Quote:
let me put it to you this way: imagine that i'm going to meet you for beer & pupu, and we decide i am going to bring the beer. imagine that i am at safeway in front of the beers, and i see that a 20 pack of bud light is on sale for $14.99. i also see that a six pack of sam adams long shots is on sale for $8.99. which would you honestly prefer i bring to share? after all, it's just beer.
This is an unreasonable scenario because if you were one of the few people I'd trust to bring the beer, you wouldn't even know what the price on the Bud Light was. But let's say we were going to the HT picnic and you said you were bringing the bottled water. If you had to choose between twenty-four bottles of Crystal Geyser at $5 and twenty-four bottles of some tropical import at $9, are you telling me you wouldn't settle for the $5 water, even if the $9 water was super super super good?
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  #45  
Old March 30th, 2008, 03:53 PM
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And yes, get cockroaches too. Dis is Hawai'i. Da buggas are all around. I know. I owned a restaurant. No restaurant is without dem critters.
sorry, auntie lynn, for the late reply. looks like my eyes glossed over your post to get to scriv's right after yours yesterday.

anyway, yes, da "buggahs are all around," but all sanoya did when eric's friend complained he had a roach in his soup was give him a blank stare and say, "oh." are you saying that's acceptable?

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Okay, I see we're not communicating well here...
on the contrary, i think we are communicating just fine. it's obvious to me that there are certain things, food-wise, that are important to us that are not important to you, and vice-versa.

for you, a bowl of udon at jimbo's is "nothing to get excited about," and that's fine.

for us, a bowl of ramen at ichiryu isn't worth paying for when we can have what we believe to be just as good from a package we buy at foodland. you don't agree; that's fine too.

it seems some people are getting huffy bcs they think i'm insulting their choices or friends who own restaurants. far from it. i wasn't looking down on anyone for their food choices when i said, "why go to *whatever restaurant we wouldn't go to* when you can *do the thing we'd rather do instead." i was saying that x restaurant does not represent good value to us so we don't go there; we go to y restaurant or do z thing. it's all about good value; your perception of what is a good value may be different, and no less valid, than ours.

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Originally Posted by scrivener View Post
This is an unreasonable scenario because if you were one of the few people I'd trust to bring the beer, you wouldn't even know what the price on the Bud Light was. But let's say we were going to the HT picnic and you said you were bringing the bottled water. If you had to choose between twenty-four bottles of Crystal Geyser at $5 and twenty-four bottles of some tropical import at $9, are you telling me you wouldn't settle for the $5 water, even if the $9 water was super super super good?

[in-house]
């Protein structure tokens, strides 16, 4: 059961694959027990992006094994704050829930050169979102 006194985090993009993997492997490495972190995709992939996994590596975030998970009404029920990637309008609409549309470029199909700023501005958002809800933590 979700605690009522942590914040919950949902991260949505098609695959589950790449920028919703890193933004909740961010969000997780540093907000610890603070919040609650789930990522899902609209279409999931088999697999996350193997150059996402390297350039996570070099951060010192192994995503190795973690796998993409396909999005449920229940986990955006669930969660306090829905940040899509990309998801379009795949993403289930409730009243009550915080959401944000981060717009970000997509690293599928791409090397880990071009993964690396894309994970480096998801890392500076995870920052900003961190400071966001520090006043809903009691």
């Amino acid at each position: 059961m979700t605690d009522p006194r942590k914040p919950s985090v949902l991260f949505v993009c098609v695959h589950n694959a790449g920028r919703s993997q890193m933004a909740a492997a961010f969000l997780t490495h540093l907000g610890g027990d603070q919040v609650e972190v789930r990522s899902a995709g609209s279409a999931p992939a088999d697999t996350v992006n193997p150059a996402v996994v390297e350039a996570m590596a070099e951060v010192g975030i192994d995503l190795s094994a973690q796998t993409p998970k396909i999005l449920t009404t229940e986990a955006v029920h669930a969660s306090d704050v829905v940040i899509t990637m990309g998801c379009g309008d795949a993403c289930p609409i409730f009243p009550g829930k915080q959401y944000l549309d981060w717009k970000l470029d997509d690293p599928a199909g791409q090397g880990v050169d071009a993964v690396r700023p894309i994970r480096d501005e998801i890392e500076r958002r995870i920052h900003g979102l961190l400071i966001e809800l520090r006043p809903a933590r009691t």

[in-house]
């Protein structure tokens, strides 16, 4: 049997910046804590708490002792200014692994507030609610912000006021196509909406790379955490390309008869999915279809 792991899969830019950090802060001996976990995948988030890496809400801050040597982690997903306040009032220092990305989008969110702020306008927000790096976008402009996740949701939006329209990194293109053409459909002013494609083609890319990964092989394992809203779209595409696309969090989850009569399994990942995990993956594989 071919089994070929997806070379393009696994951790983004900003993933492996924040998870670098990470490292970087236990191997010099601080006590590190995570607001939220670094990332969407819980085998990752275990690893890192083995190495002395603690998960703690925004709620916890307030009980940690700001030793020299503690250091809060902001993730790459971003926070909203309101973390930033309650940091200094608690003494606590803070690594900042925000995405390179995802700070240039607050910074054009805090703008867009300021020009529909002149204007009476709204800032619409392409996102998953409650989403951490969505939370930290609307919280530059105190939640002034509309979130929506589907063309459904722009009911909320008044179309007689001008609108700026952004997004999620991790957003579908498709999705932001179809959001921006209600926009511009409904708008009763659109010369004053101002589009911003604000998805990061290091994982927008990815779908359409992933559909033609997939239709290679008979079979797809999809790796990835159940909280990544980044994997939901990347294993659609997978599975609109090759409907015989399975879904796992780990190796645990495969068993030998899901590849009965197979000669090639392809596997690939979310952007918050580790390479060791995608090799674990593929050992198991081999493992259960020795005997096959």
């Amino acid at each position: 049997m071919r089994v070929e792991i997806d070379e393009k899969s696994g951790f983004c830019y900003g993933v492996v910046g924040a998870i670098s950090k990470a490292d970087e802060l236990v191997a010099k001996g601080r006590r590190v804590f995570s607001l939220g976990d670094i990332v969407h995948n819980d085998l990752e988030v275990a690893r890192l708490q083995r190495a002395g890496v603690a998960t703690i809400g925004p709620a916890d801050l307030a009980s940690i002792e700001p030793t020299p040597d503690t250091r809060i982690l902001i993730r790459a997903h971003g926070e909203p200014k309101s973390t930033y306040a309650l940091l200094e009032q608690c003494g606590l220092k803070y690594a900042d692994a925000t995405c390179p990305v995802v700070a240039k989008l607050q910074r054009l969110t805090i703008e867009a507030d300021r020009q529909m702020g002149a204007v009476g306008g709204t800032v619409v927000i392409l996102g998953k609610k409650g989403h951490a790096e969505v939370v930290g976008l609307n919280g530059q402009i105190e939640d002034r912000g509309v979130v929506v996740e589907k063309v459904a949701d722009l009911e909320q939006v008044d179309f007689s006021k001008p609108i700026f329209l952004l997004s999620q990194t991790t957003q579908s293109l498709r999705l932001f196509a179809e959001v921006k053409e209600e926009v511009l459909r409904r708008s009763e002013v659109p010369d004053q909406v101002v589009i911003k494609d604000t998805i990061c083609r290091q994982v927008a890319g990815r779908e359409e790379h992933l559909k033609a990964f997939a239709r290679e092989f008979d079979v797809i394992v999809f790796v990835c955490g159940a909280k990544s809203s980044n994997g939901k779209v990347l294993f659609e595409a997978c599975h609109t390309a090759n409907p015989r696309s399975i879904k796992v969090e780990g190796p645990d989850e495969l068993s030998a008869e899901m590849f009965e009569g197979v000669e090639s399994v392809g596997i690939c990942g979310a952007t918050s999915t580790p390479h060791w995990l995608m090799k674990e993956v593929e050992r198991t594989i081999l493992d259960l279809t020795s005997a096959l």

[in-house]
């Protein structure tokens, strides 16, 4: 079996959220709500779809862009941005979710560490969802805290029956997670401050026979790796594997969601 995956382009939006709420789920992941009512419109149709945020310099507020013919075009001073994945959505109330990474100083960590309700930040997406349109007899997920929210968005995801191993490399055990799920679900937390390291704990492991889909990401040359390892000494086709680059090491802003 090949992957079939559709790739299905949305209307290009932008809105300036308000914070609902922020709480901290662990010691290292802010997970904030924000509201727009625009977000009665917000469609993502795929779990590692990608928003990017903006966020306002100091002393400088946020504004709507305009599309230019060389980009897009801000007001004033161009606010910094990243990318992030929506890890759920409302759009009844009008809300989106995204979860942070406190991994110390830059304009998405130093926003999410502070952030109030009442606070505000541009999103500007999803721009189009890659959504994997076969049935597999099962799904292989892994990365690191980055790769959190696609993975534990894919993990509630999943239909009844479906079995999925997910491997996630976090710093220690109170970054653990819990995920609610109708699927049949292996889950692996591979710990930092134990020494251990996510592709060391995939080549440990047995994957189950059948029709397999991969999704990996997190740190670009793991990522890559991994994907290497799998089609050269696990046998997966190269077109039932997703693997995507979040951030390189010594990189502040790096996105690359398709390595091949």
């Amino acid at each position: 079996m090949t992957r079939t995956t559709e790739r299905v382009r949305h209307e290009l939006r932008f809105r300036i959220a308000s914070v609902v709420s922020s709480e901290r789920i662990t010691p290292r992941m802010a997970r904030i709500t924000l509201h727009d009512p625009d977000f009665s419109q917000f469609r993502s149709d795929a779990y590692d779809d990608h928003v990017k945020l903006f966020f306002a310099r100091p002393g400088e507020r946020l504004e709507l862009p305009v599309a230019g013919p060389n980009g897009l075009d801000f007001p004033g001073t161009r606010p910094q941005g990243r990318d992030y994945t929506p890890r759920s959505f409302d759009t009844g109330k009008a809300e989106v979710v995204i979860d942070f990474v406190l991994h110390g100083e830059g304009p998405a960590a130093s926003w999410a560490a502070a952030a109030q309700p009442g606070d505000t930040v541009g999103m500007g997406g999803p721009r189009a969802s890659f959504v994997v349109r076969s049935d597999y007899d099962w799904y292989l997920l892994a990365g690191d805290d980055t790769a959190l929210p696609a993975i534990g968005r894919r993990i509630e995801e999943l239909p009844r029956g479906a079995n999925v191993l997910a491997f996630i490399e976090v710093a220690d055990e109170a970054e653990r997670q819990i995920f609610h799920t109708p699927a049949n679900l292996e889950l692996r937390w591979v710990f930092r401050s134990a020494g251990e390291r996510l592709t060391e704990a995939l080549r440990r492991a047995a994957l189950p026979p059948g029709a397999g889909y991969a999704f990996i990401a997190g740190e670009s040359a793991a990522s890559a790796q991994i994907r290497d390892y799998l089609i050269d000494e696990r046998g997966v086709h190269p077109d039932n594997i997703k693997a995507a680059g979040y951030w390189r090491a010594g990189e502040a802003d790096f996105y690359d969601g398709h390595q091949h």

your water analogy doesn't hold...water....*ba rum bump!*... because that's a "pearls before swine" situation. not that i'm calling HTers pigs--i'm saying it's never a good value to buy a premium food item when the situation and people for whom you're buying are satisfied with the more banal, or if they don't like that food item in particular. for example, i'd never pay for a bunch of jj pastry's chocolate pyramids at $4.50 per person to a potluck party; i'd pick up an apple pie or two from costco. in that situation, i'll happily choose pie over cake. *winks at pomai*

my beer analogy works better specifically bcs i know you are someone who appreciates something more complex than "canoe water." in fact, you turn your nose at bud light, much the way we'd turn our noses at ramen from ezogiku, or beef stew from zippy's, or fried chicken that isn't homemade or from kj's, or a latte from starbucks.

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Originally Posted by cynsaligia View Post
has anyone been to tenkaippin on kapahulu yet? the broth is, according to something i read, straight from japan. tenkaippin is actually a japanese chain, right?.
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Originally Posted by Leo Lakio View Post
Yes. I've been to one in Kyoto, on Imadegawa-doori.
thanks for the clarification, leo! how was tenkaippin?
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  #46  
Old March 30th, 2008, 06:10 PM
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1stwahine 1stwahine is offline
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Default Re: Best Ramen on Oahu

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anyway, yes, da "buggahs are all around," but all sanoya did when eric's friend complained he had a roach in his soup was give him a blank stare and say, "oh." are you saying that's acceptable?
Ewwwwwl. Hell no. Of course not.

I would have whack whack da SOB!

Peace out.

Love and ALOHA,

Auntie Lynn

Btw: Brian, Head Security of Shirokiya called me back and apologized.
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Old March 30th, 2008, 09:37 PM
Leo Lakio Leo Lakio is offline
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Default Re: Best Ramen on Oahu